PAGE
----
◎ 10 Ways to Not Lose your Novel

October 19, 2012

Today, I am going to talk about something extremely important for both National Novel Writing Month and beyond.

I am talking, of course, about backing up your novel.

Every year, I have a friend whose computer crashes/file gets corrupted/flash drive gets lost during NaNoWriMo, and while I secretly relish the fact that their loss of words puts me ahead in the word count race, I recognize that losing one's novel is a rotten thing to go through. You can easily avoid such a catastrophe by backing up your work intermittently throughout the month using two or three of the following methods.

1. Flash drive Flash drives are relatively inexpensive. Use your flash drive to back up your novel at least once per week. DO NOT carry this flash drive around with your laptop (which is what I used to do). If your laptop is lost or stolen, your back-up'll vanish right along with it. Leave it in a locked box at home or, better yet, at the home of someone you trust.

Edit 10/20: A commenter brought up two additional things that I actually do but neglected to mention!  I always create a new folder on my flash drive ("Novel Back-Ups xx/xx/xx") each time I back up my novels, which makes it easier to find/view past versions. Also, you can carry a flash drive with your laptop for daily back-ups. I didn't include this originally because I was thinking of my own bad habit of backing up ONLY to the flash drive tucked in my laptop case. (Egads!) Being that you should use 2-3 of these measures, however, backing up to a flash drive on your person isn't a bad idea so long as you maintain back-ups elsewhere.

In short, the two options are:

  • Flash drive at home/office/friend's house; back up novel once per week; new folder for each back-up
  • Flash drive on your person; back up daily; new folder for each back-up

2. Email  Email your files to yourself on a regular basis through gmail, yahoo, or some other email provider that lets you store emails for years on end.

3. Buddy Find a friend to file-swap with. They'll safeguard your novel on their computer, and you'll safeguard theirs. (I get the feeling most of us writers are too paranoid about our writing to do this one! However, do note that it's possible to set a password for your file.)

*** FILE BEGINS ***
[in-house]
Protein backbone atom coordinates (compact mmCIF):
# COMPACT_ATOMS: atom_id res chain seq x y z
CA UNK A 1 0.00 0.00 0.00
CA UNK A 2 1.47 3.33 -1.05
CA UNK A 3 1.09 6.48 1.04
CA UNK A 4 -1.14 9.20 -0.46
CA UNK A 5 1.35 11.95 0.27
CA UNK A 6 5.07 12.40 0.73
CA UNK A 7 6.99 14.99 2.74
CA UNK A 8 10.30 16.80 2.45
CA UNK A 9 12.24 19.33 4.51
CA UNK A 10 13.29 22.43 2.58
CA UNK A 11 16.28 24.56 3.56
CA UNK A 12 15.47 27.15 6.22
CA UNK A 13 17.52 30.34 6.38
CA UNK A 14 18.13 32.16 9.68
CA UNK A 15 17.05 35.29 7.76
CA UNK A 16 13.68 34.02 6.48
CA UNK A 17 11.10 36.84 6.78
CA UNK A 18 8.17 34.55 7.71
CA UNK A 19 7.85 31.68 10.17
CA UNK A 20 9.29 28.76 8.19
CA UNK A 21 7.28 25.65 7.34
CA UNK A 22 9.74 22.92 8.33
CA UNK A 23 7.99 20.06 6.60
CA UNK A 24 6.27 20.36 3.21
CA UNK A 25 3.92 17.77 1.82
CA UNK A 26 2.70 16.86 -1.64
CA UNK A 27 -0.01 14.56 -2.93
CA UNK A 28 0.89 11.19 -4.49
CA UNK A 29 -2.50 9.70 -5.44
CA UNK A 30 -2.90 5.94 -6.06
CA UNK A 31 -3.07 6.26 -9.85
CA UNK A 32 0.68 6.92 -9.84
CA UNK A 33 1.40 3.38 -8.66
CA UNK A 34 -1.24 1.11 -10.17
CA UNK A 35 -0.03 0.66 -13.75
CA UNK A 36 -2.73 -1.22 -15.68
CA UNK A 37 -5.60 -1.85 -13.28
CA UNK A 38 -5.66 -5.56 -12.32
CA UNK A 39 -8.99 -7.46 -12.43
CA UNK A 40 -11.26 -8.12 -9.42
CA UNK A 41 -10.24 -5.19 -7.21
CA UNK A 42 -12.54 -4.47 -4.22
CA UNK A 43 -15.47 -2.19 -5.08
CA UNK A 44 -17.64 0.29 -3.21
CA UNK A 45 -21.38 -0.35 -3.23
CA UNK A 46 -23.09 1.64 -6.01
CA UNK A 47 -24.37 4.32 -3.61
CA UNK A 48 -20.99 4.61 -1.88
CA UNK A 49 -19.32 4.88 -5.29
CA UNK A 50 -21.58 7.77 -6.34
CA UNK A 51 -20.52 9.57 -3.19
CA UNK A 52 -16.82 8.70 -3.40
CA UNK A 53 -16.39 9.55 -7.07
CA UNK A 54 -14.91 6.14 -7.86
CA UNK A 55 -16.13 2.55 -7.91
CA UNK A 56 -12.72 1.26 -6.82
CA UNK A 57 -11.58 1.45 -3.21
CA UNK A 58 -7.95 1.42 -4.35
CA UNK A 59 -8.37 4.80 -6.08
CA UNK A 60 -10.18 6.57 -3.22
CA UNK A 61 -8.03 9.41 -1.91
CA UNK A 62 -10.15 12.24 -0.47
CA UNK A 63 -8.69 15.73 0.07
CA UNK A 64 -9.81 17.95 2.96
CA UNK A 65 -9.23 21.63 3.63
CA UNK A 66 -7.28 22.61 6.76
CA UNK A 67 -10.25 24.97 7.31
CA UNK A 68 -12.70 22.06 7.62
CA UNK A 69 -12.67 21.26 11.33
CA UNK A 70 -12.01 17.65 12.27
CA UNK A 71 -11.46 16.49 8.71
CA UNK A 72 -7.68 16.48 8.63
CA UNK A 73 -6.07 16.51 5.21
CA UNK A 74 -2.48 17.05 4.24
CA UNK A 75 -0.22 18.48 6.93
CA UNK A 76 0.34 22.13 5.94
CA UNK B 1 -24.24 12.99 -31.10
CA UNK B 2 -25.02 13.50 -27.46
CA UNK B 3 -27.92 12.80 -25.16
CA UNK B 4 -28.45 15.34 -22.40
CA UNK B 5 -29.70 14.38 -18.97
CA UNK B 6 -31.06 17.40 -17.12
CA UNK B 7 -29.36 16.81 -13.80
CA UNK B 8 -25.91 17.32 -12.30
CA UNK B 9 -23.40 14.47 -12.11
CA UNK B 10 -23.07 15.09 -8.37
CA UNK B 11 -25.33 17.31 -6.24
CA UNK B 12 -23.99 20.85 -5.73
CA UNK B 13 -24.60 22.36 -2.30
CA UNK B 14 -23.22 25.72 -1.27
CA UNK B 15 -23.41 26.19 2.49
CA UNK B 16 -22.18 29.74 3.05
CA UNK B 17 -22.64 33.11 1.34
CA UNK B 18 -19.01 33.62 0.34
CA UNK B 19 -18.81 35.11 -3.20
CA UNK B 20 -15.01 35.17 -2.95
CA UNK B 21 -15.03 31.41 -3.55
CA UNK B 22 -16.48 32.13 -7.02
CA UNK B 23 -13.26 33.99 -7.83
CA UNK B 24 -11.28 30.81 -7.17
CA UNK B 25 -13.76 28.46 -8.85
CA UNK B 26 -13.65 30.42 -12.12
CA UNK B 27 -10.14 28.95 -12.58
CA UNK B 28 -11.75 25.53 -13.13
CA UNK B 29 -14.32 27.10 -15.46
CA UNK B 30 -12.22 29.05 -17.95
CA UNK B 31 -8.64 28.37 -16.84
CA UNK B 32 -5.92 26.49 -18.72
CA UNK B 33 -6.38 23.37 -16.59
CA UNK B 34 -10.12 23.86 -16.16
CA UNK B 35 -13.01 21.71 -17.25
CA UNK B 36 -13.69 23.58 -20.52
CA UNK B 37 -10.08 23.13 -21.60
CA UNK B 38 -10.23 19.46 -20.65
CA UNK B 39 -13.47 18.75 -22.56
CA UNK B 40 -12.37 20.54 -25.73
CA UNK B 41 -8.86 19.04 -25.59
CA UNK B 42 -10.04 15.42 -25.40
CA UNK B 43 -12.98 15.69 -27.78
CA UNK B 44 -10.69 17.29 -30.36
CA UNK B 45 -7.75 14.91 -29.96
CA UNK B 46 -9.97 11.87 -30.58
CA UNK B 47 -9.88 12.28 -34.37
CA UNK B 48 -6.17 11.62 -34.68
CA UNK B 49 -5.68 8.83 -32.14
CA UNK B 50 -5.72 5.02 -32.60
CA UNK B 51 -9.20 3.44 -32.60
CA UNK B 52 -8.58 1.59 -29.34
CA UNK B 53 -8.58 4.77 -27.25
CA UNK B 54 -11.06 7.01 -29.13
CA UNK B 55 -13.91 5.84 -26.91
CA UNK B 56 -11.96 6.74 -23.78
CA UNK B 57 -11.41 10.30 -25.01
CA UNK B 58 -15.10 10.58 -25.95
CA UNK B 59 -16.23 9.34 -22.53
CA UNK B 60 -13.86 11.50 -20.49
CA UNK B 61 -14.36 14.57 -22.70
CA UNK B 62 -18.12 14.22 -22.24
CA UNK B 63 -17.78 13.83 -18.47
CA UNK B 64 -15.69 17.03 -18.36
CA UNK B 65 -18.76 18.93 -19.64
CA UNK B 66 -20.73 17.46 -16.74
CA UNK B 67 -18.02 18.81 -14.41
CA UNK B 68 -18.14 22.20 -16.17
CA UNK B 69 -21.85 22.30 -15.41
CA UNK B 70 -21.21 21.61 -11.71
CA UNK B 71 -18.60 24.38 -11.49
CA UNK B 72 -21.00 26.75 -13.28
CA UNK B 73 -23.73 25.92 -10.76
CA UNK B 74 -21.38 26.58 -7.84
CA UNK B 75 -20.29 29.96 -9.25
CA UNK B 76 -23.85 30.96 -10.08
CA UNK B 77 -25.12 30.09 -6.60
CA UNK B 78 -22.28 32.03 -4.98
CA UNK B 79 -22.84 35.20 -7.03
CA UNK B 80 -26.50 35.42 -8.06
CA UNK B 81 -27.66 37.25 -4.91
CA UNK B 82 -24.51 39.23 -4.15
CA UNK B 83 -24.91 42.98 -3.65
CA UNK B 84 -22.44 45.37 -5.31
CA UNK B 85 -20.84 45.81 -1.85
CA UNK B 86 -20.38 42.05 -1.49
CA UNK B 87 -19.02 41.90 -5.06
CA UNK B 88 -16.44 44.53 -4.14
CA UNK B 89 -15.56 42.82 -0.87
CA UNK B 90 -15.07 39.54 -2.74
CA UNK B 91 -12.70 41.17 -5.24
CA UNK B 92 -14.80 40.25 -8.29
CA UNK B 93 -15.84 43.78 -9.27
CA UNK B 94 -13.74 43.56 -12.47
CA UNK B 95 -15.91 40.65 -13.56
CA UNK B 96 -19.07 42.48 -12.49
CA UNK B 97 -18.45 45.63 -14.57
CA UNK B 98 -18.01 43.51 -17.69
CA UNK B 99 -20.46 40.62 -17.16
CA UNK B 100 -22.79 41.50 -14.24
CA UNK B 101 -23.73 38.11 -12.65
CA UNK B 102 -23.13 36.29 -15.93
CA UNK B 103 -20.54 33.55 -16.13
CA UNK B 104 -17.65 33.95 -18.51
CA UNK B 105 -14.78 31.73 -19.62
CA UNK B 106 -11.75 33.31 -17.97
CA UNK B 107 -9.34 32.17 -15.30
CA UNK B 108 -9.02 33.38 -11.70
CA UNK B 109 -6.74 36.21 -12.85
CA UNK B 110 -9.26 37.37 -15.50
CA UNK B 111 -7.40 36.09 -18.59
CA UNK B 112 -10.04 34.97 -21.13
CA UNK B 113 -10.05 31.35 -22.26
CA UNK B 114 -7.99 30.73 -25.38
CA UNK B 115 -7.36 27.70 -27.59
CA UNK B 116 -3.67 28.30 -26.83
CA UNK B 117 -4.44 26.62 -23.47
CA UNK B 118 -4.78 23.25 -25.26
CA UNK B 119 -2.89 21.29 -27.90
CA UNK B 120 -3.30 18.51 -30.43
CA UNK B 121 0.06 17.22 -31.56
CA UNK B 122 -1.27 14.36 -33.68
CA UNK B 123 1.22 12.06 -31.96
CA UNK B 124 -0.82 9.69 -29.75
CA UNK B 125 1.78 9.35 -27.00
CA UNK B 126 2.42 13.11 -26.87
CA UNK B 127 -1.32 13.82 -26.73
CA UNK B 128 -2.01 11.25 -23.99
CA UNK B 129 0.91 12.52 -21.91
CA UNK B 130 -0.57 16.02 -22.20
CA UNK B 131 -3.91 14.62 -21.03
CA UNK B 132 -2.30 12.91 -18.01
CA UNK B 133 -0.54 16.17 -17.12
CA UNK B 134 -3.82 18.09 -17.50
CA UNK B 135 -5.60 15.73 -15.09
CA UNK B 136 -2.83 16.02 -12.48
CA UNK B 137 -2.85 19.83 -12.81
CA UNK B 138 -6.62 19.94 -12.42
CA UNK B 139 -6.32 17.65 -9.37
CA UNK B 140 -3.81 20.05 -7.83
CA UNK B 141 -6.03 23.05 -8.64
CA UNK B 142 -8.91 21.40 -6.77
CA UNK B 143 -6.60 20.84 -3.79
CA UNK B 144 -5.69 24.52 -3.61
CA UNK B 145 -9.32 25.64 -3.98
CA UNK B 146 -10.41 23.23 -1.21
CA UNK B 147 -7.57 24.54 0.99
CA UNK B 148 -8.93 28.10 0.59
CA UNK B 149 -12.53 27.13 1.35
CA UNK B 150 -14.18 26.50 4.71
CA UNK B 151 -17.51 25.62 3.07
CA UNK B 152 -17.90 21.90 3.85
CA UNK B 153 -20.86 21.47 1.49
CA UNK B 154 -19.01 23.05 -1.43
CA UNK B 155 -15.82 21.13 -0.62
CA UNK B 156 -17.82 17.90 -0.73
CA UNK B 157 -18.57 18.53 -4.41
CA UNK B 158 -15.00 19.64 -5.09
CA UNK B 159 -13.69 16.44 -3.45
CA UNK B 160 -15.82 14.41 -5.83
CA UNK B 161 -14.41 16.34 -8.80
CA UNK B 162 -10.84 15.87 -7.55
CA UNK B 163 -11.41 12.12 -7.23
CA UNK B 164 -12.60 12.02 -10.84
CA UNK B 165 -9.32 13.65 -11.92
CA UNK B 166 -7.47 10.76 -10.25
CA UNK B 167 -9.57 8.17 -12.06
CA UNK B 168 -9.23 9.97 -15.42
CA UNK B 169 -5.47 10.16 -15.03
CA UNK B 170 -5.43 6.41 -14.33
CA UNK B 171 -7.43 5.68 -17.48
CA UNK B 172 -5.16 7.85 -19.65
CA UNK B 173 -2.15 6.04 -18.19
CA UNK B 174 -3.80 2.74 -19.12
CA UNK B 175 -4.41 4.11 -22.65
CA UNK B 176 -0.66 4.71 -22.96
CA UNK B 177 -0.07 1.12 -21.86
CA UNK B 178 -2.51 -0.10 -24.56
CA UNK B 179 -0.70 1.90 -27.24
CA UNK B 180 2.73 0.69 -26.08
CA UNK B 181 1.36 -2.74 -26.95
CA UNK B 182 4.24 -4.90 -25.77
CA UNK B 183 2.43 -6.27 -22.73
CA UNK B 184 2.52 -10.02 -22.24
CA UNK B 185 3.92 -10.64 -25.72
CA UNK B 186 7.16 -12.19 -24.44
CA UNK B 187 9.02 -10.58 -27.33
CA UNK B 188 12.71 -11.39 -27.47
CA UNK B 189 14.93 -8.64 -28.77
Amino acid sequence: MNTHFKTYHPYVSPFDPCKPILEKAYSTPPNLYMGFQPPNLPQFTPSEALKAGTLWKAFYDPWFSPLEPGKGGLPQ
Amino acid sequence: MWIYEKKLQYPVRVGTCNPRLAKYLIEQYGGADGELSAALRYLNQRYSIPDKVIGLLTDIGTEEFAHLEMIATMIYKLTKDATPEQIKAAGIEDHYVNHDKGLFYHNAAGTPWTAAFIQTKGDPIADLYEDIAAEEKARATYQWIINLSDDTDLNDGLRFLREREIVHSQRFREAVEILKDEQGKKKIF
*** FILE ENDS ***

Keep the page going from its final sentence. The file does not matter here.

4. Cloud Use a service like Dropbox to automatically back up your files. Time Machine is a good option for those of you using a desktop Mac computer.

5. CD Burn your novel on a blank disc every now and then JIC. (That stands for “just in case,” friend!) It’s an antiquated notion, but backing up files on a good ol’ CD is just as effective as a flash drive (and is MUCH easier to decorate with Sharpies!)

6. Print Every couple of months, it’s a good idea to actually print out a copy of your novel (or at least the newest section thereof). Not only is this helpful come editing time, it's actually a viable way to restore your novel should all of your electronic backups fail.

7. Scatter Scatter digital back-ups of your novel throughout several trustworthy locations (your house, your parent’s house, online, etc). If all of your back-ups are in one place and something horrific happens (fire, water damage, etc), you could still very well lose everything. What they say about financial portfolios holds true here: DIVERSIFY!

8. Multiple formats Save your novel in several electronic formats once every couple of months, including doc, docx, rtf, and PDF. You never know if a file will become corrupted or be un-openable after a system update or virus!

9. Smart phone Save a copy of your novel to your smart phone. (Again, you can password-protect the file if you’re concerned about someone stealing your phone and making big bucks off your novel.)

10. Schedule Stick to a back-up schedule. (This is where I need to practice what I preach!) For example, decide that you’re going to back up your work to a flash drive every Sunday, burn your work to a disc every month, and replace the outdated version on your cell phone once a month. 

If you simply work 2-3 of the above listed back-up methods into your schedule, you will undoubtedly save yourself some heartache in the future!

Have you ever lost a novel or a significant amount of writing? Did you learn your lesson, or are you back to your non-backing up, carefree ways? ;)


  1. On #1 - to have one flash stick in a different place is fine, to have another for a daily backup is better. This won't prevent stealing, but helps against disk crash, accidental deletion, file corruption
    #11 - keep versioned copies. In case your current file is corrupted, you can reconstruct past chapters from your archive.

    1. I actually do both of those (particularly keeping versioned copies!), but neglected to mention them. Just added a section addressing both points! Thanks again for pointing these out.

  2. Awesome tips Kat! I can do some of the same things to back up school work! This can be used to back up most things :D

  3. I normally use 1 and 2, but I may try printing when my printer gets fixed. Thanks for the tips Kat! :)

  4. This happened to me, but with regular paper(Assassins) and i was sooo sad. I had a hard time looking for the other papers, and im still probably missing some. Lesson: never store fragments of your novel on loose leaf and keep them thrown anywhere. You'll lose them forever!


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